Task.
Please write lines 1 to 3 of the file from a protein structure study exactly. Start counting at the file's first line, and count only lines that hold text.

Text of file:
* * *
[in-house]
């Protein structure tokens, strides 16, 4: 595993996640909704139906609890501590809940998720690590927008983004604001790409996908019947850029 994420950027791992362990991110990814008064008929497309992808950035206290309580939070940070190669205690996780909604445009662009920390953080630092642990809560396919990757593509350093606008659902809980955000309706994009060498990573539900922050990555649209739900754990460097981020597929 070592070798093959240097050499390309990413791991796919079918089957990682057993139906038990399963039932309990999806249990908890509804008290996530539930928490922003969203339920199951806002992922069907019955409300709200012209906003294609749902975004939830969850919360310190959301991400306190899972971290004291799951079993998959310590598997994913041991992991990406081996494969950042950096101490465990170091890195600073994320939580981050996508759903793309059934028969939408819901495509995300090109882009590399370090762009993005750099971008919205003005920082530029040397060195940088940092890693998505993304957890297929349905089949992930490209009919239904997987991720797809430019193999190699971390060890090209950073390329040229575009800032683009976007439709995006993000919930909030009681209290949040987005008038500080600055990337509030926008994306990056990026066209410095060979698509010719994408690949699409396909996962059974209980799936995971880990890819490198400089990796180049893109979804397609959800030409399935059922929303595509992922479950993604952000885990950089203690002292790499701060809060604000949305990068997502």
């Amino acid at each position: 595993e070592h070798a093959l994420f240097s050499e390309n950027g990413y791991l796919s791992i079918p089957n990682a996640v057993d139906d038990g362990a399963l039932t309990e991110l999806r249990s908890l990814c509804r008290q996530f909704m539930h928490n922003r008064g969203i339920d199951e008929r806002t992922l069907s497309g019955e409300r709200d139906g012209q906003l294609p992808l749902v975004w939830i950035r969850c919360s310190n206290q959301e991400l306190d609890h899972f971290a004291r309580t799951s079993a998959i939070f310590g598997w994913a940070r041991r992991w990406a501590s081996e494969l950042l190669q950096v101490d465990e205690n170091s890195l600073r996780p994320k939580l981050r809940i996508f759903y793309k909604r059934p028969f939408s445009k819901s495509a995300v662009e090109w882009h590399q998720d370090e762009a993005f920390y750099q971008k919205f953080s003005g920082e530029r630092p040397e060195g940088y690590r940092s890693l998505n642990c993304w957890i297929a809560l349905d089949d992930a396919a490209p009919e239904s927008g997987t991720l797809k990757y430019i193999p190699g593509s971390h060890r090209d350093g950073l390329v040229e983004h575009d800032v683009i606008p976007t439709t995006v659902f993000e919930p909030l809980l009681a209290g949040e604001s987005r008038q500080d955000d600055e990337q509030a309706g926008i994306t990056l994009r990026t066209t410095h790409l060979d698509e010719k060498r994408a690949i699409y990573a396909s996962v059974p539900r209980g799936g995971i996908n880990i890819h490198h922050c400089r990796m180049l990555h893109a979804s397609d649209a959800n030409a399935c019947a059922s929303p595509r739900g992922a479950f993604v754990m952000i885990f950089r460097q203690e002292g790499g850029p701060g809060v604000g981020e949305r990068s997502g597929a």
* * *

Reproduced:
[in-house]
């Protein structure tokens, strides 16, 4: 595993996640909704139906609890501590809940998720690590927008983004604001790409996908019947850029 994420950027791992362990991110990814008064008929497309992808950035206290309580939070940070190669205690996780909604445009662009920390953080630092642990809560396919990757593509350093606008659902809980955000309706994009060498990573539900922050990555649209739900754990460097981020597929 070592070798093959240097050499390309990413791991796919079918089957990682057993139906038990399963039932309990999806249990908890509804008290996530539930928490922003969203339920199951806002992922069907019955409300709200012209906003294609749902975004939830969850919360310190959301991400306190899972971290004291799951079993998959310590598997994913041991992991990406081996494969950042950096101490465990170091890195600073994320939580981050996508759903793309059934028969939408819901495509995300090109882009590399370090762009993005750099971008919205003005920082530029040397060195940088940092890693998505993304957890297929349905089949992930490209009919239904997987991720797809430019193999190699971390060890090209950073390329040229575009800032683009976007439709995006993000919930909030009681209290949040987005008038500080600055990337509030926008994306990056990026066209410095060979698509010719994408690949699409396909996962059974209980799936995971880990890819490198400089990796180049893109979804397609959800030409399935059922929303595509992922479950993604952000885990950089203690002292790499701060809060604000949305990068997502």
């Amino acid at each position: 595993e070592h070798a093959l994420f240097s050499e390309n950027g990413y791991l796919s791992i079918p089957n990682a996640v057993d139906d038990g362990a399963l039932t309990e991110l999806r249990s908890l990814c509804r008290q996530f909704m539930h928490n922003r008064g969203i339920d199951e008929r806002t992922l069907s497309g019955e409300r709200d139906g012209q906003l294609p992808l749902v975004w939830i950035r969850c919360s310190n206290q959301e991400l306190d609890h899972f971290a004291r309580t799951s079993a998959i939070f310590g598997w994913a940070r041991r992991w990406a501590s081996e494969l950042l190669q950096v101490d465990e205690n170091s890195l600073r996780p994320k939580l981050r809940i996508f759903y793309k909604r059934p028969f939408s445009k819901s495509a995300v662009e090109w882009h590399q998720d370090e762009a993005f920390y750099q971008k919205f953080s003005g920082e530029r630092p040397e060195g940088y690590r940092s890693l998505n642990c993304w957890i297929a809560l349905d089949d992930a396919a490209p009919e239904s927008g997987t991720l797809k990757y430019i193999p190699g593509s971390h060890r090209d350093g950073l390329v040229e983004h575009d800032v683009i606008p976007t439709t995006v659902f993000e919930p909030l809980l009681a209290g949040e604001s987005r008038q500080d955000d600055e990337q509030a309706g926008i994306t990056l994009r990026t066209t410095h790409l060979d698509e010719k060498r994408a690949i699409y990573a396909s996962v059974p539900r209980g799936g995971i996908n880990i890819h490198h922050c400089r990796m180049l990555h893109a979804s397609d649209a959800n030409a399935c019947a059922s929303p595509r739900g992922a479950f993604v754990m952000i885990f950089r460097q203690e002292g790499g850029p701060g809060v604000g981020e949305r990068s997502g597929a």